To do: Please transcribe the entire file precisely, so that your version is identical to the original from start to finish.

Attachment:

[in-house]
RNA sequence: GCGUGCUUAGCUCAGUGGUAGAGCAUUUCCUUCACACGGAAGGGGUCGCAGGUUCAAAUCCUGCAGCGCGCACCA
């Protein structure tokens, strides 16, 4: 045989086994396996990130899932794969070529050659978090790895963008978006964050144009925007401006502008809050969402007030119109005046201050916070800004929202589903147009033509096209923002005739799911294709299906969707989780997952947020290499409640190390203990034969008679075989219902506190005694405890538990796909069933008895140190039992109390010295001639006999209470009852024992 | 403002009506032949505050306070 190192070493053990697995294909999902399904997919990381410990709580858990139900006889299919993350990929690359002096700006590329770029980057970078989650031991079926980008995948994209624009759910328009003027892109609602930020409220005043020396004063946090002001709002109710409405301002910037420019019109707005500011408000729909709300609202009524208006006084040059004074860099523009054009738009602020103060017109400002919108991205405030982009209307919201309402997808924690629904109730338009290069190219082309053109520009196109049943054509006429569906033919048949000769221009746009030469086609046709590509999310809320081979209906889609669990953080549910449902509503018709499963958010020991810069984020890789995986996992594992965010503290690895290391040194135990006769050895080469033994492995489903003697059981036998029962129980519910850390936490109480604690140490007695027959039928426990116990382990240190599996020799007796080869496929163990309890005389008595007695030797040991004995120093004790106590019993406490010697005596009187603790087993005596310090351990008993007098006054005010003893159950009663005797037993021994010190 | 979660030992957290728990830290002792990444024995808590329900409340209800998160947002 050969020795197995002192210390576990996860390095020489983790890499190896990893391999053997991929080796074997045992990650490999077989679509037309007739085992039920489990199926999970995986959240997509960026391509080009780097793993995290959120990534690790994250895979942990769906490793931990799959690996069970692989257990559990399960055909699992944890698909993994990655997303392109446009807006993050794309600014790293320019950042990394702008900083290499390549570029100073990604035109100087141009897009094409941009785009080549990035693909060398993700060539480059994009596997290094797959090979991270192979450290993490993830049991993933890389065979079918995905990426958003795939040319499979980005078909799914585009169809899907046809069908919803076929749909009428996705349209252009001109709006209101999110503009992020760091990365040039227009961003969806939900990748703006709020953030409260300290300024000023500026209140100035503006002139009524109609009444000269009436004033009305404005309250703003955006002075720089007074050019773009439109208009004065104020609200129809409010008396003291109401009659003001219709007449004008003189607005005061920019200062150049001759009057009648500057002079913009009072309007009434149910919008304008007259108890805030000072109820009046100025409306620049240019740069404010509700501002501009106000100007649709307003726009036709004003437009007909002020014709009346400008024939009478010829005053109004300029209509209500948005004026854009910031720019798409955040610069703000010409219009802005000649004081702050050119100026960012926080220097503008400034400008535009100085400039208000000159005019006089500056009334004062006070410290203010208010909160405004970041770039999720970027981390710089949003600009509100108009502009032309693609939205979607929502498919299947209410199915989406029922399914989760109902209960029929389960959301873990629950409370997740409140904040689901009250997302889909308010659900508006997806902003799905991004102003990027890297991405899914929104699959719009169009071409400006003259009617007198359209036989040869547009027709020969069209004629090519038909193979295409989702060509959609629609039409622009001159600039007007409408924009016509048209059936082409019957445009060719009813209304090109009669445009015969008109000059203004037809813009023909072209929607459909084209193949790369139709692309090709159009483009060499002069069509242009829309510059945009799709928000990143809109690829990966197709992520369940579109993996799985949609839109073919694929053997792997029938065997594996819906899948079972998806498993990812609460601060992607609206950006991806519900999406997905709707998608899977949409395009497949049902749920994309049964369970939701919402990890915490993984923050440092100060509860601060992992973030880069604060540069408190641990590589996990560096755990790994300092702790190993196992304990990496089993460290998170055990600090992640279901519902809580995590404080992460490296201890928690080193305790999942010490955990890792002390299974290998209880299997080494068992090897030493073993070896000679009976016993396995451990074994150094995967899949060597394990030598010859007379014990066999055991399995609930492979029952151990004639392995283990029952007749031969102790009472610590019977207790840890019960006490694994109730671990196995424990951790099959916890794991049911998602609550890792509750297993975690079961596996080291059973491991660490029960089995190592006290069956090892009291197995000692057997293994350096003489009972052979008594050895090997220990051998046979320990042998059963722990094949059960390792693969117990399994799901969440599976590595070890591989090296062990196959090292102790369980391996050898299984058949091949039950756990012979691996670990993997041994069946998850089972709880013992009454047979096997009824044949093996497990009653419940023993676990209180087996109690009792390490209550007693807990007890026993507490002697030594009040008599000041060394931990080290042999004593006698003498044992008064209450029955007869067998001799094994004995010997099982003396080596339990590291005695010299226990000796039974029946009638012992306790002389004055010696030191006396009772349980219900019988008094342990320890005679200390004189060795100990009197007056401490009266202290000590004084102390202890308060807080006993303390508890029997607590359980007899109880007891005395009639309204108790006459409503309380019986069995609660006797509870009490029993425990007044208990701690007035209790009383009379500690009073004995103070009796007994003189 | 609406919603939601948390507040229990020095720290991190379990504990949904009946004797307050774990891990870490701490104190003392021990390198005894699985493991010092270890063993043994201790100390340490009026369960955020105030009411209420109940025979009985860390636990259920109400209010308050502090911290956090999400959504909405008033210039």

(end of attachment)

[in-house]
RNA sequence: GCGUGCUUAGCUCAGUGGUAGAGCAUUUCCUUCACACGGAAGGGGUCGCAGGUUCAAAUCCUGCAGCGCGCACCA
């Protein structure tokens, strides 16, 4: 045989086994396996990130899932794969070529050659978090790895963008978006964050144009925007401006502008809050969402007030119109005046201050916070800004929202589903147009033509096209923002005739799911294709299906969707989780997952947020290499409640190390203990034969008679075989219902506190005694405890538990796909069933008895140190039992109390010295001639006999209470009852024992 | 403002009506032949505050306070 190192070493053990697995294909999902399904997919990381410990709580858990139900006889299919993350990929690359002096700006590329770029980057970078989650031991079926980008995948994209624009759910328009003027892109609602930020409220005043020396004063946090002001709002109710409405301002910037420019019109707005500011408000729909709300609202009524208006006084040059004074860099523009054009738009602020103060017109400002919108991205405030982009209307919201309402997808924690629904109730338009290069190219082309053109520009196109049943054509006429569906033919048949000769221009746009030469086609046709590509999310809320081979209906889609669990953080549910449902509503018709499963958010020991810069984020890789995986996992594992965010503290690895290391040194135990006769050895080469033994492995489903003697059981036998029962129980519910850390936490109480604690140490007695027959039928426990116990382990240190599996020799007796080869496929163990309890005389008595007695030797040991004995120093004790106590019993406490010697005596009187603790087993005596310090351990008993007098006054005010003893159950009663005797037993021994010190 | 979660030992957290728990830290002792990444024995808590329900409340209800998160947002 050969020795197995002192210390576990996860390095020489983790890499190896990893391999053997991929080796074997045992990650490999077989679509037309007739085992039920489990199926999970995986959240997509960026391509080009780097793993995290959120990534690790994250895979942990769906490793931990799959690996069970692989257990559990399960055909699992944890698909993994990655997303392109446009807006993050794309600014790293320019950042990394702008900083290499390549570029100073990604035109100087141009897009094409941009785009080549990035693909060398993700060539480059994009596997290094797959090979991270192979450290993490993830049991993933890389065979079918995905990426958003795939040319499979980005078909799914585009169809899907046809069908919803076929749909009428996705349209252009001109709006209101999110503009992020760091990365040039227009961003969806939900990748703006709020953030409260300290300024000023500026209140100035503006002139009524109609009444000269009436004033009305404005309250703003955006002075720089007074050019773009439109208009004065104020609200129809409010008396003291109401009659003001219709007449004008003189607005005061920019200062150049001759009057009648500057002079913009009072309007009434149910919008304008007259108890805030000072109820009046100025409306620049240019740069404010509700501002501009106000100007649709307003726009036709004003437009007909002020014709009346400008024939009478010829005053109004300029209509209500948005004026854009910031720019798409955040610069703000010409219009802005000649004081702050050119100026960012926080220097503008400034400008535009100085400039208000000159005019006089500056009334004062006070410290203010208010909160405004970041770039999720970027981390710089949003600009509100108009502009032309693609939205979607929502498919299947209410199915989406029922399914989760109902209960029929389960959301873990629950409370997740409140904040689901009250997302889909308010659900508006997806902003799905991004102003990027890297991405899914929104699959719009169009071409400006003259009617007198359209036989040869547009027709020969069209004629090519038909193979295409989702060509959609629609039409622009001159600039007007409408924009016509048209059936082409019957445009060719009813209304090109009669445009015969008109000059203004037809813009023909072209929607459909084209193949790369139709692309090709159009483009060499002069069509242009829309510059945009799709928000990143809109690829990966197709992520369940579109993996799985949609839109073919694929053997792997029938065997594996819906899948079972998806498993990812609460601060992607609206950006991806519900999406997905709707998608899977949409395009497949049902749920994309049964369970939701919402990890915490993984923050440092100060509860601060992992973030880069604060540069408190641990590589996990560096755990790994300092702790190993196992304990990496089993460290998170055990600090992640279901519902809580995590404080992460490296201890928690080193305790999942010490955990890792002390299974290998209880299997080494068992090897030493073993070896000679009976016993396995451990074994150094995967899949060597394990030598010859007379014990066999055991399995609930492979029952151990004639392995283990029952007749031969102790009472610590019977207790840890019960006490694994109730671990196995424990951790099959916890794991049911998602609550890792509750297993975690079961596996080291059973491991660490029960089995190592006290069956090892009291197995000692057997293994350096003489009972052979008594050895090997220990051998046979320990042998059963722990094949059960390792693969117990399994799901969440599976590595070890591989090296062990196959090292102790369980391996050898299984058949091949039950756990012979691996670990993997041994069946998850089972709880013992009454047979096997009824044949093996497990009653419940023993676990209180087996109690009792390490209550007693807990007890026993507490002697030594009040008599000041060394931990080290042999004593006698003498044992008064209450029955007869067998001799094994004995010997099982003396080596339990590291005695010299226990000796039974029946009638012992306790002389004055010696030191006396009772349980219900019988008094342990320890005679200390004189060795100990009197007056401490009266202290000590004084102390202890308060807080006993303390508890029997607590359980007899109880007891005395009639309204108790006459409503309380019986069995609660006797509870009490029993425990007044208990701690007035209790009383009379500690009073004995103070009796007994003189 | 609406919603939601948390507040229990020095720290991190379990504990949904009946004797307050774990891990870490701490104190003392021990390198005894699985493991010092270890063993043994201790100390340490009026369960955020105030009411209420109940025979009985860390636990259920109400209010308050502090911290956090999400959504909405008033210039």